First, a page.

The Problem of Meritocracy in One Graph

Graph555

This is the relationship between an individual student’s performance on two  study-administered math exams in 9th and 10th grade and their family income when they were in 10th and 11th grade.   Data from the HSLS:09, a nationally representative sample of Americans who were in 9th grade in 2009.

15 thoughts on “The Problem of Meritocracy in One Graph

  1. It is almost as if being intelligent is linked somehow to both fiscal success in life and the likelihood of having intelligent offspring…

    There are always outliers (the intelligent poor, the wealthy dumb), but not enough to show up on this kind of graph. It is the success or failure of these outliers that make meritocracy a good philosophy.

    I don’t see the problem.

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      1. Meritocracy is itself valuable. There is a problem, however, when the economy’s rewards become focused on a single focal characteristic relatively unresponsive to social or cultural influence, and when that characteristic becomes increasingly stratified into hereditary castes.

        It also, I think suggests that general AI will be exceptionally disruptive, but that’s a different issue.

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      2. 1) The most valuable modern goods are services provided by the high IQ (medical care, education, etc). Services are by definition scarce, they don’t get ever cheaper like flat screen TVs. Lump in proximity to other high IQ people.

        2) The low IQ can’t offer anything of value in exchange for those services. Or at least billions of them worldwide can’t offer anything that isn’t massively oversupplied already.

        3) The low IQ have externalities that make them difficult to be around, so it makes things like real estate (and things tied to real estate like school districts) an increasingly expensive zero sum game betwee the high IQ to avoid the low IQ.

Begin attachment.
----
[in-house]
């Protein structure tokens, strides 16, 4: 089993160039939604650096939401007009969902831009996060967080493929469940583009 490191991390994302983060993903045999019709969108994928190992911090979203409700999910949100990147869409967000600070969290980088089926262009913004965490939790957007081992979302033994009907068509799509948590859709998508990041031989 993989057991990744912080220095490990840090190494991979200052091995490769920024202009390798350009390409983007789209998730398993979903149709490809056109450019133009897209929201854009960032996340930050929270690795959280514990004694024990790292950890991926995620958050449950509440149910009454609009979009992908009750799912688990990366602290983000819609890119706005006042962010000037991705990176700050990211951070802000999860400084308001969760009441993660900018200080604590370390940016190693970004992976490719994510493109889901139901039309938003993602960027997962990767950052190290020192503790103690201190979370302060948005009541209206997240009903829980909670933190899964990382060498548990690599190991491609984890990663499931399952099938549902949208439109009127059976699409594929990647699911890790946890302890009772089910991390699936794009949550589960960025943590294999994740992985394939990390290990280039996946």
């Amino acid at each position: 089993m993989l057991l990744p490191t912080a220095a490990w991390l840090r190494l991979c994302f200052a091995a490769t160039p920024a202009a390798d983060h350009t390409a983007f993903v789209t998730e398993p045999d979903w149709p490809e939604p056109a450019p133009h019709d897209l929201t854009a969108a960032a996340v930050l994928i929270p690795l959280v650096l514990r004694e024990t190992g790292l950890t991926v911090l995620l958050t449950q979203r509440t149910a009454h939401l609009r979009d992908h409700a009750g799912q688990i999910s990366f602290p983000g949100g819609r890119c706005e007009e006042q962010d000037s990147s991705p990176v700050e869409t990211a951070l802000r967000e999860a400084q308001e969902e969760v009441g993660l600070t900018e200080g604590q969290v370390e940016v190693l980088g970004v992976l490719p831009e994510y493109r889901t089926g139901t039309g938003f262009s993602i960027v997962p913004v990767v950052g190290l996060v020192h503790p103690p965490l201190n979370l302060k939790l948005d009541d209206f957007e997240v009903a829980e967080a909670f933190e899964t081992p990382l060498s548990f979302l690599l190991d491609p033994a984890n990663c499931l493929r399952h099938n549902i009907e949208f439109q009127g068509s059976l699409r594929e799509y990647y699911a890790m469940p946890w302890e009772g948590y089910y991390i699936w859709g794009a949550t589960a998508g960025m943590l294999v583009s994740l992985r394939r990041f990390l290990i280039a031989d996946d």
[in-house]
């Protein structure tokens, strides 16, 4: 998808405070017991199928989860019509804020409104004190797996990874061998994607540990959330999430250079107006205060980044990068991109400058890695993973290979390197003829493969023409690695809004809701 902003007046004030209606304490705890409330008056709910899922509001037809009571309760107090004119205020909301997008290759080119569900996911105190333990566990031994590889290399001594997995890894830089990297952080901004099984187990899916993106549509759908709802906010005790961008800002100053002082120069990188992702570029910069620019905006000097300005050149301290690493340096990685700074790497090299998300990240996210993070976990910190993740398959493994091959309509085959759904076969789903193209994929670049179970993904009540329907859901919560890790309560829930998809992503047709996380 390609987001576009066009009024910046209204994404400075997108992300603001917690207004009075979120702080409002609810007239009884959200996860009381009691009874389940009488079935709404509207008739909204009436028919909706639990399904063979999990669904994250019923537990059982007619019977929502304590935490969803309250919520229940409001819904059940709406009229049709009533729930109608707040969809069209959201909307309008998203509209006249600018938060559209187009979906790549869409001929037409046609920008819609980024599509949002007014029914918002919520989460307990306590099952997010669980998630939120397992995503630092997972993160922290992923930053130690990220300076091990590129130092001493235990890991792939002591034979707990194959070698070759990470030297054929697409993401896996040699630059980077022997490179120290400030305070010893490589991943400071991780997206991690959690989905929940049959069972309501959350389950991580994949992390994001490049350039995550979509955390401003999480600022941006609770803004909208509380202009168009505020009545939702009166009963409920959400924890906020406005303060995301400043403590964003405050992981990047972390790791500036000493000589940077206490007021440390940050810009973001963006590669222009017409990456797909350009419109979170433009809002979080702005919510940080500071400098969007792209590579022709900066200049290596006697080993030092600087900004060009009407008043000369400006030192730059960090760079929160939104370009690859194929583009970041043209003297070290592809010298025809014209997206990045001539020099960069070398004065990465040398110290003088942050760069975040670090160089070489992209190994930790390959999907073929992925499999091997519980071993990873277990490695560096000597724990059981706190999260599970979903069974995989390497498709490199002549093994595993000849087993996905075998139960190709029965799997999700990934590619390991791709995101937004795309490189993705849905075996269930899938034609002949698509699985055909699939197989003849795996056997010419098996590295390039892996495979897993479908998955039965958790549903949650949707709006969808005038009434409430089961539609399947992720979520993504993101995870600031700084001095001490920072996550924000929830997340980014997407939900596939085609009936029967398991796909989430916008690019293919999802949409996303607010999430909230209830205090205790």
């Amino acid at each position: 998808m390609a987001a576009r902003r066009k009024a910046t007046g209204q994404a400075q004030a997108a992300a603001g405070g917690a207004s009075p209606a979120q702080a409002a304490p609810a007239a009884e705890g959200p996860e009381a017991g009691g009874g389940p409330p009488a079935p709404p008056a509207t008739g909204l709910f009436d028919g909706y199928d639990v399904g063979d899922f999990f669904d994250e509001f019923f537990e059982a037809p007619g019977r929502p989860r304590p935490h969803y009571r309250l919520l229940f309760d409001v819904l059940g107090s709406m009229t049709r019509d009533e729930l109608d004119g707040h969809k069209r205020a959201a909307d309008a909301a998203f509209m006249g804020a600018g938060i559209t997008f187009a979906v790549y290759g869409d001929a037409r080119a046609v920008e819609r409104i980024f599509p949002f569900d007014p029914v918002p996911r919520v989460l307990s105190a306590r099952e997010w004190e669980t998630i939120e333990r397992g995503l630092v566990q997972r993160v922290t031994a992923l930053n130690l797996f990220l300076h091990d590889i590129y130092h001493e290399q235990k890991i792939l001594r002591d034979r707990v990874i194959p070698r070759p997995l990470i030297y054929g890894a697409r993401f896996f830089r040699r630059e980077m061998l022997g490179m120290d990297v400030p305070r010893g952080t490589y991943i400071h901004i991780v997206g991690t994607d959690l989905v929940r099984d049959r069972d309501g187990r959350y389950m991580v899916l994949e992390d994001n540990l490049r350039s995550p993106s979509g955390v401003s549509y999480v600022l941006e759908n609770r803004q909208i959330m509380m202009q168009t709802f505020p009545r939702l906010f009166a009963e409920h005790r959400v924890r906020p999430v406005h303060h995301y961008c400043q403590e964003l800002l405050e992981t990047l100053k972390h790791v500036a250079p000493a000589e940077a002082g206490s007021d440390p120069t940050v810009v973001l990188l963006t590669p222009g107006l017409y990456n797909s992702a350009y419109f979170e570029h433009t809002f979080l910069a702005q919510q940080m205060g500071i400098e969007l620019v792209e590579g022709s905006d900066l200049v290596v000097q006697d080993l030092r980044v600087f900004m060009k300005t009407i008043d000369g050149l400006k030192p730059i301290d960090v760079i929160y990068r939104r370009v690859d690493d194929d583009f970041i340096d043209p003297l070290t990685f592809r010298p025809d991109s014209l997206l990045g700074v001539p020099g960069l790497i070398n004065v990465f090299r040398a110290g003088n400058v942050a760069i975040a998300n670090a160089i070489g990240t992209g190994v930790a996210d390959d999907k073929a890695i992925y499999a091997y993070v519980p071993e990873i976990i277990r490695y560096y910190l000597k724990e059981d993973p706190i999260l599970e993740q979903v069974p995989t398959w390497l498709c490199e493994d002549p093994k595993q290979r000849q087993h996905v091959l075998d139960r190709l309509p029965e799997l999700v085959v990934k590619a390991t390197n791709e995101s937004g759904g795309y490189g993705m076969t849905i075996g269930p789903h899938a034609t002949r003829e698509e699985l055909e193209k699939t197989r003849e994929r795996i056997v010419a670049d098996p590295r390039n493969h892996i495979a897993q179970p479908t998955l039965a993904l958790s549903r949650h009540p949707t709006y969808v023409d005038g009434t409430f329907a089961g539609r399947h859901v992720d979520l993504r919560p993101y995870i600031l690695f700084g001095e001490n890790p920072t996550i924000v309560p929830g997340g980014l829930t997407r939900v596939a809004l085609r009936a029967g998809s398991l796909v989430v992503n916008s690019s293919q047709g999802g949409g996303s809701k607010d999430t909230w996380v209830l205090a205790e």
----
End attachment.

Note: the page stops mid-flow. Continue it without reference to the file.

4) The middle IQ get squeezed between the two, and can’t possibly survive as a distinct class against the ascending high/low alliance.

        The only thing that would work is to keep the low IQ population % small enough and disciplined enough to be somewhat useful and not too in the way. Encourage high IQ fertility by limiting zero sum games over inherently scarce resources. Outlook for successful implentation not good.

        You can’t mandate that someone/something that isn’t useful really is useful. Only way to make it work is supply/demand it to actual usefulness. Hard to do in age of open borders for both people and goods given the shape of the global bell curve and its likely future fertility patterns.

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      1. Much better, thank you. If the percentile data is binned per 5%, I wouldn’t show a smooth median either. Just to avoid inadvertently creating a false impression. As for the data itself, ability is heritable (h~0.5) and predicts income (correlated at 0.4 [Jensen]). What else is new?

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      2. The first graph didn’t use binned data- I binned it because otherwise the unsmoothed 25th/75th percentile bounced around a lot and were hard to see the trend.

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      3. I remember two guys in the 90s who agreed with Jensen on these issues but wrote a book about how increasing meritocratic sorting created problems. Names escape my mind.

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      4. I remember two guys in the 90s who agreed with Jensen on these issues but wrote a book about how increasing meritocratic sorting created problems. Names escape my mind.

        No need to be so snarky. I can even agree that it creates problems, but what do you suggest? Remember what happened the other week when Robin Hanson brought up “sexual inequality”? Have you ever tried to argue with a person much dumber than you are, in a situation where they feel as (or more) entitled to be right as you?

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  2. Yes, that is the problem. But I’d add that it captures the problem also by what is not even on the chart. Merit – call it civil righteousness – used to include a whole bunch of other things that are not correlated with money or mathematical prowess. Our civil war is over the disestablishment and reestablishment of a new civil righteousness code. But since we can’t agree on even the basics, all we have is $.

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    1. What would you propose for civil righteousness? How would it become the cultural standard of the day? What incentive structure would cause people to value that which yu want them to value?

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  3. The wrong graph, I think. The problem with IQ meritocracy is regression to the mean. If I am a master of the universe, my son will not be. So, taking the system as given, my incentive is to loot, metaphorically or actually. Who cares about what I pass on to someone else’s son? Worse, I have an incentive to subvert the meritocracy so that my son can also become a master of the universe.

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